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Jan 12, 2024 / 14:21

Vietnam’s economy on firm recovery track: HSBC

Vietnam’s economy is forecast to recover by 6% in 2024, returning to its normal growth trend.

Vietnam’s economy is on a firm recovery track with the projected GDP growth in 2024 at 6%, significantly higher than the 5.1% rate record for this year, according to HSBC’s first outlook report in 2024.

The figure is in line with the growth target set by the National Assembly for 2024 at 6-6.5%

 Electronics production at Noi Bai Industrial Cluster. Photo: Pham Hung/The Hanoi Times

Foreign Direct Investment (FDI) and services are two factors contributing to the economic prospects in 2024. According to HSBC, FDI inflows enhance production capacity and provide opportunities for the export sector.

Last year, FDI registered and implemented reached its highest levels ever, amounting to US$36.6 billion and $23.2 billion, respectively. Particularly, new foreign investment capital hit a four-year high, reaching around 5% of the GDP, predominantly flowing into the electronics manufacturing sector - an industry in Vietnam deemed a "rising star."

“This is also an area where FDI inflows are more diversified, a reflection of Vietnam’s increasing significance in the global tech supply chain,” stated the report.

Apart from electronics, investors are showing interest in channeling capital into Vietnam's consumer sector. With a growth rate exceeding 7% in the fourth quarter of 2023, this service industry continues to provide essential support to the economy.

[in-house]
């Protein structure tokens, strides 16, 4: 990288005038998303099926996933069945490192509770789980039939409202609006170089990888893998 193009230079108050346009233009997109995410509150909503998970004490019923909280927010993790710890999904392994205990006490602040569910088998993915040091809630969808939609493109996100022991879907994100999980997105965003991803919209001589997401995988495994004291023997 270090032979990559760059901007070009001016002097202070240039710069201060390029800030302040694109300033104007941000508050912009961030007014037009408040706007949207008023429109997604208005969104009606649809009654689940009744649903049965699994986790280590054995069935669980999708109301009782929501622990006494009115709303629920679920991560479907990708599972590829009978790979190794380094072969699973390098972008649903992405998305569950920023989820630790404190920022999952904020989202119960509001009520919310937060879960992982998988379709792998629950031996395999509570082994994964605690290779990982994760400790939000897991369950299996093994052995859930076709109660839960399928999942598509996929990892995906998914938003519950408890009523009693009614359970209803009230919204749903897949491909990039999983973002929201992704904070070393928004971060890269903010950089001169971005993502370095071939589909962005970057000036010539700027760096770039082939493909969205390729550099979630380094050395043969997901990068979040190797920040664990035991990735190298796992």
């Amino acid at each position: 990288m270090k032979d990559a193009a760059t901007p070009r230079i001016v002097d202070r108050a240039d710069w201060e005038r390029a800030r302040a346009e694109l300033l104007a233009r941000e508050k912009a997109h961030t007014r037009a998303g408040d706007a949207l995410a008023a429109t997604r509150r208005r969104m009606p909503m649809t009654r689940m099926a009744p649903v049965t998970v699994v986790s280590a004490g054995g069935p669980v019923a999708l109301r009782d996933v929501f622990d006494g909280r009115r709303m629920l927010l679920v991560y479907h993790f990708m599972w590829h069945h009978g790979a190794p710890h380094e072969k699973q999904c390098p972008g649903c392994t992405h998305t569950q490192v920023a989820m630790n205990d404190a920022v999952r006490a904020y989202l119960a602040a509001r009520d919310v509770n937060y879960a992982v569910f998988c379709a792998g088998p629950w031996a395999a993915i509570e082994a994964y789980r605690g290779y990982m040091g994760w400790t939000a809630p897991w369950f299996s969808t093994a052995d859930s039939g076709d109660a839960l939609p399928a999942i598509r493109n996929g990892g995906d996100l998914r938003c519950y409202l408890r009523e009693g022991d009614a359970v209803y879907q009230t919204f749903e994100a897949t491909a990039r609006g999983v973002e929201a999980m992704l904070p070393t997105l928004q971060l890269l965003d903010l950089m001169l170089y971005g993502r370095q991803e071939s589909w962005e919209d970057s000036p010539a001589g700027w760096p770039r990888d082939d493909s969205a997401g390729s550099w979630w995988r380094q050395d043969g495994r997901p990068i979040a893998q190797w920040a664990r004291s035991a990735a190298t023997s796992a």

In the context of positive development, Vietnam aims to attract 18 million international tourists in 2024, marking an increase from the 12.6 million recorded last year.

However, according to HSBC experts, the economy also faces risks related to trade and inflation, which authorities need to monitor and have contingency plans for.

Last year, the export turnover was estimated at nearly $356 billion, a 4.4% decrease compared to 2022. The Ministry of Industry and Trade has set a target for this year's exports to increase by around 6%, equivalent to $377 billion.

However, HSBC noted that the signals of export recovery have not occurred broadly, almost entirely led by a brighter tech cycle. Therefore, the bank's experts maintain a cautious outlook on the export recovery for this year.

Regarding inflation, HSBC forecasts it to be at 3.4%, lower than the target of 4-4.5%. The trend of decreasing inflation is widespread, but price pressures have not entirely disappeared. Inflation risks from energy, food, and some services, such as healthcare, still exist.

Since the beginning of this year, Vietnam has imposed a global minimum tax of 15% on multinational corporations with consolidated revenues exceeding EUR750 million (US$800 million). In a recent report, VinaCapital also evaluated that the global minimum tax could limit FDI inflows into Vietnam.

Taxes are not the sole determinant of foreign investors pouring capital into Vietnam, with infrastructure connectivity, the availability of a skilled workforce, the ease of doing business, and free trade agreements also seen as crucial factors. However, HSBC experts also note the importance of "closely monitoring how additional budgetary sources from taxes are managed, as well as accompanying methods or incentives to offset the increased tax burden," as stated in the HSBC report.

The bank also recommends that Vietnam should improve infrastructure, and labor indices, and enhance the business environment to increase attractiveness to investors.